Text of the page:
• Guiley, Rosemary Ellen. The Encyclopedia of Ghosts and Spirits. NYC: Checkmark Books, 2007.
    • Halcyon House. Wikipedia, the Free Encyclopedia. Accessed 20 December 2010.
    • Hauck, Dennis William. Haunted Places: The National Directory. NYC: Penguin, 2002.
    • History. Decatur House on Lafayette Square. Accessed 20 December 2010.
    • Holzer, Hans. Where the Ghosts Are: The Ultimate Guide To Haunted Houses. Secaucus, NJ: Citadel Press, 1995.
    • Hope Diamond. Wikipedia, the Free Encyclopedia. Accessed 22 December 2010.
    • John Philip Sousa. Wikipedia, the Free Encyclopedia. Accessed 20 December 2010.
    • Mathew Brady. Wikipedia, the Free Encyclopedia. Accessed 20 December 2010.
    • McCurry, Jason. “Decatur House” in Jeff Belanger’s Encyclopedia of Haunted Places. Franklin Lakes, NJ: New Page Books, 2005.
    • National Building Museum. Wikipedia, the Free Encyclopedia. Accessed 22 December 2010.
    • National Park Service. “Octagon Hall.” Accessed 22 December 2010.
    • National Statuary Hall. Wikipedia, the Free Encyclopedia. Accessed 20 December 2010.
    • Reportedly haunted locations in Washington, D.C. Wikipedia, the Free Encyclopedia. Accessed 20 December 2010.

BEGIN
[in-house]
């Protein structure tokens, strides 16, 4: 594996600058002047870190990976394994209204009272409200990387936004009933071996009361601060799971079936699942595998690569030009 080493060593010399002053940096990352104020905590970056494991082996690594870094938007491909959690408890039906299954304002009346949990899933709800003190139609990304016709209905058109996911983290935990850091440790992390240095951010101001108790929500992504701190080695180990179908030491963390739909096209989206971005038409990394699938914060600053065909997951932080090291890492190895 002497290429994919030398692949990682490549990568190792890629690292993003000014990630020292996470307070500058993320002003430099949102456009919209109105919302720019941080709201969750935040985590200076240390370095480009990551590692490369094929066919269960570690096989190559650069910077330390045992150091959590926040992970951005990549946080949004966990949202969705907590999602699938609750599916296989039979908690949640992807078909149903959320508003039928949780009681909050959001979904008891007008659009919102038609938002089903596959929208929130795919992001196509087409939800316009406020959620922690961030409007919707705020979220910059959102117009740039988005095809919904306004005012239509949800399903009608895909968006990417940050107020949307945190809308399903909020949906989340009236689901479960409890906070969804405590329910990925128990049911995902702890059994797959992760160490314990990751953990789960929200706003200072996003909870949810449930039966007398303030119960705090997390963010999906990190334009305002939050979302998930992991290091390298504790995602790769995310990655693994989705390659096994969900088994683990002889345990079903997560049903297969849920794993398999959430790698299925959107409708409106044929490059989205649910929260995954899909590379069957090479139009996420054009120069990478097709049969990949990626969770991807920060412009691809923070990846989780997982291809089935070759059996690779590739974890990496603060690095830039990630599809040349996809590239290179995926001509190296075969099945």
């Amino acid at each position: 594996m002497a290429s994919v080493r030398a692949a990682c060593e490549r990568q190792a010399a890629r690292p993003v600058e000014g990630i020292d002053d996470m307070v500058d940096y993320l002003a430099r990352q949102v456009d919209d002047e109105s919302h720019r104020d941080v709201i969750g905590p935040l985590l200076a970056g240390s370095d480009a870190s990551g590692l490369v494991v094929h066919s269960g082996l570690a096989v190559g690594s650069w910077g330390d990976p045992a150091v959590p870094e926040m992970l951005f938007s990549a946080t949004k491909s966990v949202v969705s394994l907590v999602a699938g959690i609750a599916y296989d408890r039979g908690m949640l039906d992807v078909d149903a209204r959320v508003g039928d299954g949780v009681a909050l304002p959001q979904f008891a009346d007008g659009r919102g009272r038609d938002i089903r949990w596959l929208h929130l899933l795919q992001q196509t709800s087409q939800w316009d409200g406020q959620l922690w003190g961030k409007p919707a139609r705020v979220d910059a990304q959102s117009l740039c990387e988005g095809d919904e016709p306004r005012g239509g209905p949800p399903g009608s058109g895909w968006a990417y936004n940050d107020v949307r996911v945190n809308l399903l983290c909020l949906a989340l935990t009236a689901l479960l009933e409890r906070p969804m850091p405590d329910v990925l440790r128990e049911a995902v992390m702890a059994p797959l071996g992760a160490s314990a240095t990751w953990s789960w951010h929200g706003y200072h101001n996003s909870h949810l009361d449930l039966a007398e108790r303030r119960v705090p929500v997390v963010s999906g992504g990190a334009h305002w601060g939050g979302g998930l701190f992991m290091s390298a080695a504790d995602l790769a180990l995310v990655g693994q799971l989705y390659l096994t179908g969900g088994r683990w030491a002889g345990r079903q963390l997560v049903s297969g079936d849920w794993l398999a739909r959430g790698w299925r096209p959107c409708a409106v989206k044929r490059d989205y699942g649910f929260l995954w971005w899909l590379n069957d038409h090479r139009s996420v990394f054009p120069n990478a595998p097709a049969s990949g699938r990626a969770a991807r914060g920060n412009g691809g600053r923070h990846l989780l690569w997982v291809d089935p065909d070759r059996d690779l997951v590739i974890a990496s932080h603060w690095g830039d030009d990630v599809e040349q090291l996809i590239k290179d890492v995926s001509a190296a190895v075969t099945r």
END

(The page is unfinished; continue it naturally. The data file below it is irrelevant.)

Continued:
• Taylor, Nancy C. National Register of Historic Places Nomination Form for Halcyon House. Listed 31 March 1971.
    • Taylor, Troy. Beyond the Grave: The History of America’s Most Haunted Graveyards. Alton, IL: Whitechapel Press, 2001.
    • Varhola, Michael J. Ghosthunting Virginia. Cincinnati, OH: Clerisy Press, 2008.
    • Washington, D.C. Wikipedia, the Free Encyclopedia. Accessed 20 December 2010.
    • Woodrow Wilson House (Washington, D.C.). Wikipedia, the Free Encyclopedia. Accessed 22 December 2010.

A few notes on the Old Phenix Regional Hospital

Old Phenix Regional Hospital
18th Street
Phenix City, Alabama 

A front page article in this past Tuesday’s Columbus (GA) Ledger-Enquirer featured this possibly haunted location and presented a number of interesting issues regarding ghosthunting. The article, entitled, “Haunted Hospital?” covers a recent incident where a couple entered the abandoned hospital. After neighbors summoned the police, the couple, who claimed to be conducting a séance, was asked to leave.

By default, it seems most hospitals have some spiritual activity; not only residual activity, but intelligent spirits that have not been able to leave the confines of the place where they died. Throughout the nation and, of course the South, there are numerous hospitals that are known for their spiritual activity. Among them are locations like Waverly Hills Sanatorium in Louisville, Kentucky, an abandoned tuberculosis hospital; the Old South Pittsburg Hospital in South Pittsburg, Tennessee, an abandoned regional hospital that closed fairly recently but is now open for paranormal investigations; and Milledgeville, Georgia’s Central State Hospital, once one of the largest mental institutions in the nation, it is now confined to a handful of buildings sitting on a mostly abandoned campus. Even hospitals still in operation may be counted among those that are haunted including Anniston, Alabama’s Stringfellow Memorial Hospital.